01 April 2006

Not an April Fools joke

A recap of the Oakland mayoral debate has the following bit about candidate Ron Dellums:
Dellums said that after meeting with Oakland Athletics owner Lewis Wolff, he concluded that the time had passed to keep the baseball team from leaving the city.
For those that held out that the frontrunner Dellums would provide hope for keeping the team in Oakland, this is troubling. Others who have observed Dellums' political career can't be terribly surprised as Dellums hasn't previously shown any significant interest in sports business during his three decade tenure.

I attended the second San Jose ballpark EIR public outreach meeting. This time the questions got more pointed as community members repeatedly poked holes in the draft EIR. I arrived halfway through the meeting because I felt I didn't need to sit through the Powerpoint presentation again, so I might have missed a few comments or questions. Here's what I picked up:
  • Flaws in the traffic and parking study were pointed out repeatedly. Marc Morris, who submitted an analysis of the parking study prior to the first meeting, said that he was working on a similar analysis to traffic study. He pointed out some assumptions that may not be valid based on the idea that the EIR is not team-specifc: statistical data is based on extrapolation of usage patterns during Sharks games, and 20% (or 9,000) of those fans come from somewhere in the East Bay. Depending on how many mass-transit options are available, it may be higher. The traffic study will be expanded to include impact on intersections outside the Downtown Core and Didiron/Arena areas. The reason for this is that it is expected that as gridlock ensues, some fans will decide to take different routes to get to the ballpark, and that means increased use of other roads and intersections as well as parking in areas that don't currently see high demand.
  • SSV member Don Gagliardi pushed the working group to have a soccer stadium as a studied alternative. No commitment was made, but it will be put under consideration. Gagliardi also distributed a letter to project principal Michael Rhoades touting the reduced environmental impact of a SSS (soccer-specific stadium). I think it would be help if soccer supporters provided something more specific as a counterpoint. If designed correctly, a SSS could provide significantly less impact, but if it's designed without noise mitigation built in the difference could be much smaller. This isn't easy since it costs money to design and study such impact, but that's where it will take the soccer community to provide something substantive that can be taken seriously as an alternative.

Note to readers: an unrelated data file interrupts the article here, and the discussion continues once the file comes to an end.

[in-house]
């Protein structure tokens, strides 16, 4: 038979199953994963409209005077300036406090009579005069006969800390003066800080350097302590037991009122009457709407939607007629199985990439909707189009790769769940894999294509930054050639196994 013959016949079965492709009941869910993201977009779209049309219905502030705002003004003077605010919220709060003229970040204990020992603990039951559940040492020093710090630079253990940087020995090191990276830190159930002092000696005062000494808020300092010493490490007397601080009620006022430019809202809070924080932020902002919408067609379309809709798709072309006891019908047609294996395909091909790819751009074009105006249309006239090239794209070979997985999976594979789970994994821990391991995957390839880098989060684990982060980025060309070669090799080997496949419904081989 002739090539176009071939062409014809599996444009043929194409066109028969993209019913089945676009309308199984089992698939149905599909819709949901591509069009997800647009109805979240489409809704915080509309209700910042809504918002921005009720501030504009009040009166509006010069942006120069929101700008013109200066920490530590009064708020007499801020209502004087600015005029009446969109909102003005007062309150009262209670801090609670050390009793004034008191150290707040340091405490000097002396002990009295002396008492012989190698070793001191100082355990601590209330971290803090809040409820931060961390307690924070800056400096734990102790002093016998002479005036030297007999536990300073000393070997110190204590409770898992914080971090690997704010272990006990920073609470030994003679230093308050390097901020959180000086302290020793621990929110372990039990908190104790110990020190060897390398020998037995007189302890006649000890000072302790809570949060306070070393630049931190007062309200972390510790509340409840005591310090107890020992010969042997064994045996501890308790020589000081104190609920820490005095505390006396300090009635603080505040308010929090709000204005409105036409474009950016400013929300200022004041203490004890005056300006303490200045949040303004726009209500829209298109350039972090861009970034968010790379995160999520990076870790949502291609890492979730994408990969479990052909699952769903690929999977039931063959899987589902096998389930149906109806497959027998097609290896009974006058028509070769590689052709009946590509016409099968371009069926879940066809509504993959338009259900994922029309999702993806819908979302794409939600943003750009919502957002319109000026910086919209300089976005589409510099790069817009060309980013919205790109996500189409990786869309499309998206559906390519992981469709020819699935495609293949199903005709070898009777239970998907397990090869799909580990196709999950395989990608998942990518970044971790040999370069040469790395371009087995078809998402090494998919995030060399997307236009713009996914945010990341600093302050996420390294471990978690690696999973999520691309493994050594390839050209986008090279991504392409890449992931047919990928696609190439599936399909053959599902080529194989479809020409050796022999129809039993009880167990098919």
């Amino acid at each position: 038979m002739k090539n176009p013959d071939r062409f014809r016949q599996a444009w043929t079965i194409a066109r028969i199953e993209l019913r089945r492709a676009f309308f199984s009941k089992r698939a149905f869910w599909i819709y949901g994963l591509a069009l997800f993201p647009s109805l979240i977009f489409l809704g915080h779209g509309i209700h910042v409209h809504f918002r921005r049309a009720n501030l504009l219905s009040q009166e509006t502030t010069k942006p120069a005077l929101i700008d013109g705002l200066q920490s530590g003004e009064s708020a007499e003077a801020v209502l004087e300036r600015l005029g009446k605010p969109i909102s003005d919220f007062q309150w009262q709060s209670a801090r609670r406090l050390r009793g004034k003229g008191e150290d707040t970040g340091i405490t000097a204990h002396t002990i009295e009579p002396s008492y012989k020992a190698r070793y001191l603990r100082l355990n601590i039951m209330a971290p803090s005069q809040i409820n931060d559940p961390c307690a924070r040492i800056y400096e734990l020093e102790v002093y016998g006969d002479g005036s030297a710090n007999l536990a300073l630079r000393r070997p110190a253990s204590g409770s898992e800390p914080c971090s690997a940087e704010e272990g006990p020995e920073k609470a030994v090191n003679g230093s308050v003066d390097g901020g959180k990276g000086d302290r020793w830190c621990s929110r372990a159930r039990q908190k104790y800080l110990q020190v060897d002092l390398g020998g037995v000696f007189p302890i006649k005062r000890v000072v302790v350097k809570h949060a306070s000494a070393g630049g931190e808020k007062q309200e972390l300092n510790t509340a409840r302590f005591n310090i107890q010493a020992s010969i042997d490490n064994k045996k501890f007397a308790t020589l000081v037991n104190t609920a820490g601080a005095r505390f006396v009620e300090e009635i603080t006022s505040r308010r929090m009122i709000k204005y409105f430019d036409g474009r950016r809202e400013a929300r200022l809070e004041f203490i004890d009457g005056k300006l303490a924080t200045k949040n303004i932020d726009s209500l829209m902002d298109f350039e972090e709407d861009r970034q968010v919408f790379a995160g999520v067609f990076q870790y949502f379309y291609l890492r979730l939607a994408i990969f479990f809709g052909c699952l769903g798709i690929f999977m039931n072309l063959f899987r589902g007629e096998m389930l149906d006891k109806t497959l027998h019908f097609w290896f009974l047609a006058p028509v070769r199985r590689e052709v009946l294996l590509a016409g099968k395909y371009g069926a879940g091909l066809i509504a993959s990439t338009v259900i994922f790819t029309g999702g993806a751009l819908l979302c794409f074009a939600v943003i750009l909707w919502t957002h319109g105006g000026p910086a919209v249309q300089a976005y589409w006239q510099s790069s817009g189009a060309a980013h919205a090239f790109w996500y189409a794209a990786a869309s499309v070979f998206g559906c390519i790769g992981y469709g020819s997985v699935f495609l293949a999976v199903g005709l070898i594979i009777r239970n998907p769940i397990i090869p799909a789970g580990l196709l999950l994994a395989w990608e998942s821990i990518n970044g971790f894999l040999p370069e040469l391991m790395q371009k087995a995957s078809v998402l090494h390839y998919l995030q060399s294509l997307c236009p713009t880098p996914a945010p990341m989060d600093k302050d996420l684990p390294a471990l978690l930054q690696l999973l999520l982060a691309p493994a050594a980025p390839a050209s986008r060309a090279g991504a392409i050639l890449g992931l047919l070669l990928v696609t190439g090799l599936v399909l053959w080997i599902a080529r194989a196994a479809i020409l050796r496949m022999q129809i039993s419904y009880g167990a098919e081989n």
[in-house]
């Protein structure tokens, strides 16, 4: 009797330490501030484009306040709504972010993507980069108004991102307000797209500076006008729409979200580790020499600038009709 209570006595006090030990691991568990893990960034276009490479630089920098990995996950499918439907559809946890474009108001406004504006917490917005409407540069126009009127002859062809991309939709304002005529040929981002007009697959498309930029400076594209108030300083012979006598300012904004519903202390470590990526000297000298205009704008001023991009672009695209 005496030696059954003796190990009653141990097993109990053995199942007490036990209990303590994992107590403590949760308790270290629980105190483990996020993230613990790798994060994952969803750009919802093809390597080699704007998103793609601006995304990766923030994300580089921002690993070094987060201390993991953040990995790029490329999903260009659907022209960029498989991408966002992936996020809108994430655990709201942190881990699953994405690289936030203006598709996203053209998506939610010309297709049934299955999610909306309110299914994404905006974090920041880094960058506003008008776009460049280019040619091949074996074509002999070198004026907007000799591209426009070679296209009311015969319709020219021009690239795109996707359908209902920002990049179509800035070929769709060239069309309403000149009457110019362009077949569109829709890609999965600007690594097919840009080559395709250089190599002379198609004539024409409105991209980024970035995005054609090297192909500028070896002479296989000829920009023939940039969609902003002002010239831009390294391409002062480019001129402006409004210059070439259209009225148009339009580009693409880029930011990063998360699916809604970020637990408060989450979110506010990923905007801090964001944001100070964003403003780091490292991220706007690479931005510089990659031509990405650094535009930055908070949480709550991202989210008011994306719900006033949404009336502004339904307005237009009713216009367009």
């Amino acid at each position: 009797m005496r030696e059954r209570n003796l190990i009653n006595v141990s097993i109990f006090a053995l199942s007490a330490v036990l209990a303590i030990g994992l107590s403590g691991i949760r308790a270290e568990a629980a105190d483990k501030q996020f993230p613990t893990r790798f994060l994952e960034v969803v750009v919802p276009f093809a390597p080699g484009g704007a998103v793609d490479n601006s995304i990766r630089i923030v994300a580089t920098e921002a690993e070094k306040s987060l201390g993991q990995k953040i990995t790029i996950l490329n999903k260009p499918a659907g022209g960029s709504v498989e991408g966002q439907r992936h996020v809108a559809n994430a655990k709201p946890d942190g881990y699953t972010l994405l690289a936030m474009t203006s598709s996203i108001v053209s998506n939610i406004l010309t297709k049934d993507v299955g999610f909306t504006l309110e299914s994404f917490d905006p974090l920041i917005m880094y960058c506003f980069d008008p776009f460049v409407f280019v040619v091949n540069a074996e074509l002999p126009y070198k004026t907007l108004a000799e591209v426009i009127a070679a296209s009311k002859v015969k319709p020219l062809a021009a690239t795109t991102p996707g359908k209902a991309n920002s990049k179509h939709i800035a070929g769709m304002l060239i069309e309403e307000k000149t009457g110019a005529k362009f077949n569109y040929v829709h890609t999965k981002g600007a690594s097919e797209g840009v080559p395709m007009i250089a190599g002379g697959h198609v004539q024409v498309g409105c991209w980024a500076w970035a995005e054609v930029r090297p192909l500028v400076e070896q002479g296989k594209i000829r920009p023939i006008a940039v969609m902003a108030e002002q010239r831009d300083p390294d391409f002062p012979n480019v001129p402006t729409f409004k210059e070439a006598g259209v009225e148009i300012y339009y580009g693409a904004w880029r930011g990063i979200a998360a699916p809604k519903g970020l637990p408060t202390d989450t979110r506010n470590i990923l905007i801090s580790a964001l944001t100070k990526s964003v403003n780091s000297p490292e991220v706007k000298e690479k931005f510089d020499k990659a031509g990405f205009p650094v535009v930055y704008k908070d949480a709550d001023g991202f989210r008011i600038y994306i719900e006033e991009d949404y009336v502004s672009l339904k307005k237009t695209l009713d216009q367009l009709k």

• Delmas Park and Shasta-Hanchett neighborhood residents were present, expressing grave concerns over the impact of the ballpark. I met Joe Bentley, a S/HNPA member and the guy who pointed out the problems with noise propagation in the concert configuration on Tuesday. There was a request of the working group to simulate different levels of noise in order to better inform the neighborhood what those impacts mean. Again the group was non-committal. Early last year some of you know that I bought a basic soundmeter. I plan to have a little surprise rigged up just in case nothing is prepared by the City. I can't emphasize enough how important it is to have effective, realistic TPMP in place, since the prospect of regularly bringing in 60,000 people into the area looms should this project move forward.
I'm off to take pictures of the Fremont site.


gojohn10 said...

I'll support any A's move as long as the stay in the Bay Area. However, I find it troubling that the city of Oakland isn't going to put up even the appearance of fight to keep the team :(

tony d. said...